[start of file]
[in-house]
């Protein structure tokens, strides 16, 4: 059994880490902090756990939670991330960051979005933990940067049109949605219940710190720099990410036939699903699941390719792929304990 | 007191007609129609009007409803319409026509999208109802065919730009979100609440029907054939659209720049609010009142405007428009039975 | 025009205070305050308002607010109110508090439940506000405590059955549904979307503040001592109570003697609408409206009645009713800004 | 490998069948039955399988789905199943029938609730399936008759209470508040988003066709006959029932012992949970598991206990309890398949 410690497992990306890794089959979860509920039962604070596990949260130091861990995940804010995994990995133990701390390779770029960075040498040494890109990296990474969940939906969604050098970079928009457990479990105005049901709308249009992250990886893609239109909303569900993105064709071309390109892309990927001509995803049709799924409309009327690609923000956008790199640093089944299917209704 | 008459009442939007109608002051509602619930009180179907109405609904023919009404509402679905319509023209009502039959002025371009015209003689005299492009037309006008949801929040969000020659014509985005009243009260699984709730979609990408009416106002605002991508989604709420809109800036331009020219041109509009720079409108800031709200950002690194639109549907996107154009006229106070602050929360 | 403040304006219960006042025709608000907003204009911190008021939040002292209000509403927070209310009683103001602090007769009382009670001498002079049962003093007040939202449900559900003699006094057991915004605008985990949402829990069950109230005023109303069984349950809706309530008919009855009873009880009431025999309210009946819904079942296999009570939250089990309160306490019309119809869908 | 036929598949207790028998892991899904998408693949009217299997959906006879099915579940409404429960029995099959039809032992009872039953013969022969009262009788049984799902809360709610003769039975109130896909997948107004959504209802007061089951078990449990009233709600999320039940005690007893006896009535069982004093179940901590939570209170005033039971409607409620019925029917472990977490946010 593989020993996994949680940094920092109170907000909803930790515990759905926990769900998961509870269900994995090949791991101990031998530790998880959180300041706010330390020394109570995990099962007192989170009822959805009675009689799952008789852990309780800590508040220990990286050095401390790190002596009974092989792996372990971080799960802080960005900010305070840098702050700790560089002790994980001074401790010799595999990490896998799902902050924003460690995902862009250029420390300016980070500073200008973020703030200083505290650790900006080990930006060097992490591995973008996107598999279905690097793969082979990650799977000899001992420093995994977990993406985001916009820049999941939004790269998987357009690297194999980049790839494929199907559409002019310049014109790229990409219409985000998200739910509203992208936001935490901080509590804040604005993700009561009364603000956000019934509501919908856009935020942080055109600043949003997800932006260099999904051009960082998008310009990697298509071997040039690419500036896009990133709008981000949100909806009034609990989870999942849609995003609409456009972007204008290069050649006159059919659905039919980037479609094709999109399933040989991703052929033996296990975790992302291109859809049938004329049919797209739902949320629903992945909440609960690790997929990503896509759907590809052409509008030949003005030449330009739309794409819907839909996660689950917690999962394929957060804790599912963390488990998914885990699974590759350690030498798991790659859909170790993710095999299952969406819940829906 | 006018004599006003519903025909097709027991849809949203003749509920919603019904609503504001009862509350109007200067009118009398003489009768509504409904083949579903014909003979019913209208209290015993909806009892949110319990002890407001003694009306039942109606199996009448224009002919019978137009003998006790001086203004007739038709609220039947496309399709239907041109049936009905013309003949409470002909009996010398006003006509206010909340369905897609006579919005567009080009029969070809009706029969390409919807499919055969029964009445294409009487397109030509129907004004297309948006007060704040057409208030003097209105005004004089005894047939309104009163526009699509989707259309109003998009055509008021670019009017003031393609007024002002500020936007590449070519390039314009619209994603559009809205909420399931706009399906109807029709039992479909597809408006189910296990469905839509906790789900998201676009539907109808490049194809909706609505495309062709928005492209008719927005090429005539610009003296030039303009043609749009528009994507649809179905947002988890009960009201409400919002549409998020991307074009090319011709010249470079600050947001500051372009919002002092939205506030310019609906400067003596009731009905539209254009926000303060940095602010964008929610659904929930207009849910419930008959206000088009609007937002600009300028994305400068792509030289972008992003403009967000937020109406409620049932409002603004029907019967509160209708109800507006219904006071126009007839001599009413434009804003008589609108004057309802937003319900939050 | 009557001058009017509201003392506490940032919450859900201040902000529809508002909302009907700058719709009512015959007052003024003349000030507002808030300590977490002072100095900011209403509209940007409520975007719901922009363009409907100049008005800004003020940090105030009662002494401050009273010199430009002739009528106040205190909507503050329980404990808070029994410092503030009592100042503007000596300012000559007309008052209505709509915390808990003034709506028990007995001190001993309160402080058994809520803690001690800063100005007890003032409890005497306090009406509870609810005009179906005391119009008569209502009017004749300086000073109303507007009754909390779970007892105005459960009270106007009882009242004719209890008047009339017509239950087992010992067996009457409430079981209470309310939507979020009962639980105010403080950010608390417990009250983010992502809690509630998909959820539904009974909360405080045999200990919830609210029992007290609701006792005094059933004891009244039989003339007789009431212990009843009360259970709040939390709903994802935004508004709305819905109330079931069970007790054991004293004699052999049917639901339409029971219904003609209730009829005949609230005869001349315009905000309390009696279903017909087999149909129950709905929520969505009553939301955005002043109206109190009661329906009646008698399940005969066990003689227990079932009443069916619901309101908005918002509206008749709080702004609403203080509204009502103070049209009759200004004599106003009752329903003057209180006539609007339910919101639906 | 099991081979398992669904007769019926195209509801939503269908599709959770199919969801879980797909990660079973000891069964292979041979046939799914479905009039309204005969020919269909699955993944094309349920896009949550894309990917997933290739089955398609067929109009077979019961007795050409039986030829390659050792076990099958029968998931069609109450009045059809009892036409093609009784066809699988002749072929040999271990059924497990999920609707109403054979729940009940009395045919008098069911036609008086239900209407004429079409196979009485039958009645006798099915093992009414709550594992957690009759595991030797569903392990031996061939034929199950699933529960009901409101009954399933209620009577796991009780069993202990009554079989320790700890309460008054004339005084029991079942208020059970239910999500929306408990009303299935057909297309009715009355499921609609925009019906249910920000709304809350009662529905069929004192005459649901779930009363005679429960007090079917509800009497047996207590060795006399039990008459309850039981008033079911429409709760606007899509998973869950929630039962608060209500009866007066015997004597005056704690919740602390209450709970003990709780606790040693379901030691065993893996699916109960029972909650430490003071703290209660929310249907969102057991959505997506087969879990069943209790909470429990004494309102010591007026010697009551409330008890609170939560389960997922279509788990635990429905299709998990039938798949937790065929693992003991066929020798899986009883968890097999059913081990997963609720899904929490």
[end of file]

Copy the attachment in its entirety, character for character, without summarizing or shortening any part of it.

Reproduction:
[in-house]
């Protein structure tokens, strides 16, 4: 059994880490902090756990939670991330960051979005933990940067049109949605219940710190720099990410036939699903699941390719792929304990 | 007191007609129609009007409803319409026509999208109802065919730009979100609440029907054939659209720049609010009142405007428009039975 | 025009205070305050308002607010109110508090439940506000405590059955549904979307503040001592109570003697609408409206009645009713800004 | 490998069948039955399988789905199943029938609730399936008759209470508040988003066709006959029932012992949970598991206990309890398949 410690497992990306890794089959979860509920039962604070596990949260130091861990995940804010995994990995133990701390390779770029960075040498040494890109990296990474969940939906969604050098970079928009457990479990105005049901709308249009992250990886893609239109909303569900993105064709071309390109892309990927001509995803049709799924409309009327690609923000956008790199640093089944299917209704 | 008459009442939007109608002051509602619930009180179907109405609904023919009404509402679905319509023209009502039959002025371009015209003689005299492009037309006008949801929040969000020659014509985005009243009260699984709730979609990408009416106002605002991508989604709420809109800036331009020219041109509009720079409108800031709200950002690194639109549907996107154009006229106070602050929360 | 403040304006219960006042025709608000907003204009911190008021939040002292209000509403927070209310009683103001602090007769009382009670001498002079049962003093007040939202449900559900003699006094057991915004605008985990949402829990069950109230005023109303069984349950809706309530008919009855009873009880009431025999309210009946819904079942296999009570939250089990309160306490019309119809869908 | 036929598949207790028998892991899904998408693949009217299997959906006879099915579940409404429960029995099959039809032992009872039953013969022969009262009788049984799902809360709610003769039975109130896909997948107004959504209802007061089951078990449990009233709600999320039940005690007893006896009535069982004093179940901590939570209170005033039971409607409620019925029917472990977490946010 593989020993996994949680940094920092109170907000909803930790515990759905926990769900998961509870269900994995090949791991101990031998530790998880959180300041706010330390020394109570995990099962007192989170009822959805009675009689799952008789852990309780800590508040220990990286050095401390790190002596009974092989792996372990971080799960802080960005900010305070840098702050700790560089002790994980001074401790010799595999990490896998799902902050924003460690995902862009250029420390300016980070500073200008973020703030200083505290650790900006080990930006060097992490591995973008996107598999279905690097793969082979990650799977000899001992420093995994977990993406985001916009820049999941939004790269998987357009690297194999980049790839494929199907559409002019310049014109790229990409219409985000998200739910509203992208936001935490901080509590804040604005993700009561009364603000956000019934509501919908856009935020942080055109600043949003997800932006260099999904051009960082998008310009990697298509071997040039690419500036896009990133709008981000949100909806009034609990989870999942849609995003609409456009972007204008290069050649006159059919659905039919980037479609094709999109399933040989991703052929033996296990975790992302291109859809049938004329049919797209739902949320629903992945909440609960690790997929990503896509759907590809052409509008030949003005030449330009739309794409819907839909996660689950917690999962394929957060804790599912963390488990998914885990699974590759350690030498798991790659859909170790993710095999299952969406819940829906 | 006018004599006003519903025909097709027991849809949203003749509920919603019904609503504001009862509350109007200067009118009398003489009768509504409904083949579903014909003979019913209208209290015993909806009892949110319990002890407001003694009306039942109606199996009448224009002919019978137009003998006790001086203004007739038709609220039947496309399709239907041109049936009905013309003949409470002909009996010398006003006509206010909340369905897609006579919005567009080009029969070809009706029969390409919807499919055969029964009445294409009487397109030509129907004004297309948006007060704040057409208030003097209105005004004089005894047939309104009163526009699509989707259309109003998009055509008021670019009017003031393609007024002002500020936007590449070519390039314009619209994603559009809205909420399931706009399906109807029709039992479909597809408006189910296990469905839509906790789900998201676009539907109808490049194809909706609505495309062709928005492209008719927005090429005539610009003296030039303009043609749009528009994507649809179905947002988890009960009201409400919002549409998020991307074009090319011709010249470079600050947001500051372009919002002092939205506030310019609906400067003596009731009905539209254009926000303060940095602010964008929610659904929930207009849910419930008959206000088009609007937002600009300028994305400068792509030289972008992003403009967000937020109406409620049932409002603004029907019967509160209708109800507006219904006071126009007839001599009413434009804003008589609108004057309802937003319900939050 | 009557001058009017509201003392506490940032919450859900201040902000529809508002909302009907700058719709009512015959007052003024003349000030507002808030300590977490002072100095900011209403509209940007409520975007719901922009363009409907100049008005800004003020940090105030009662002494401050009273010199430009002739009528106040205190909507503050329980404990808070029994410092503030009592100042503007000596300012000559007309008052209505709509915390808990003034709506028990007995001190001993309160402080058994809520803690001690800063100005007890003032409890005497306090009406509870609810005009179906005391119009008569209502009017004749300086000073109303507007009754909390779970007892105005459960009270106007009882009242004719209890008047009339017509239950087992010992067996009457409430079981209470309310939507979020009962639980105010403080950010608390417990009250983010992502809690509630998909959820539904009974909360405080045999200990919830609210029992007290609701006792005094059933004891009244039989003339007789009431212990009843009360259970709040939390709903994802935004508004709305819905109330079931069970007790054991004293004699052999049917639901339409029971219904003609209730009829005949609230005869001349315009905000309390009696279903017909087999149909129950709905929520969505009553939301955005002043109206109190009661329906009646008698399940005969066990003689227990079932009443069916619901309101908005918002509206008749709080702004609403203080509204009502103070049209009759200004004599106003009752329903003057209180006539609007339910919101639906 | 099991081979398992669904007769019926195209509801939503269908599709959770199919969801879980797909990660079973000891069964292979041979046939799914479905009039309204005969020919269909699955993944094309349920896009949550894309990917997933290739089955398609067929109009077979019961007795050409039986030829390659050792076990099958029968998931069609109450009045059809009892036409093609009784066809699988002749072929040999271990059924497990999920609707109403054979729940009940009395045919008098069911036609008086239900209407004429079409196979009485039958009645006798099915093992009414709550594992957690009759595991030797569903392990031996061939034929199950699933529960009901409101009954399933209620009577796991009780069993202990009554079989320790700890309460008054004339005084029991079942208020059970239910999500929306408990009303299935057909297309009715009355499921609609925009019906249910920000709304809350009662529905069929004192005459649901779930009363005679429960007090079917509800009497047996207590060795006399039990008459309850039981008033079911429409709760606007899509998973869950929630039962608060209500009866007066015997004597005056704690919740602390209450709970003990709780606790040693379901030691065993893996699916109960029972909650430490003071703290209660929310249907969102057991959505997506087969879990069943209790909470429990004494309102010591007026010697009551409330008890609170939560389960997922279509788990635990429905299709998990039938798949937790065929693992003991066929020798899986009883968890097999059913081990997963609720899904929490």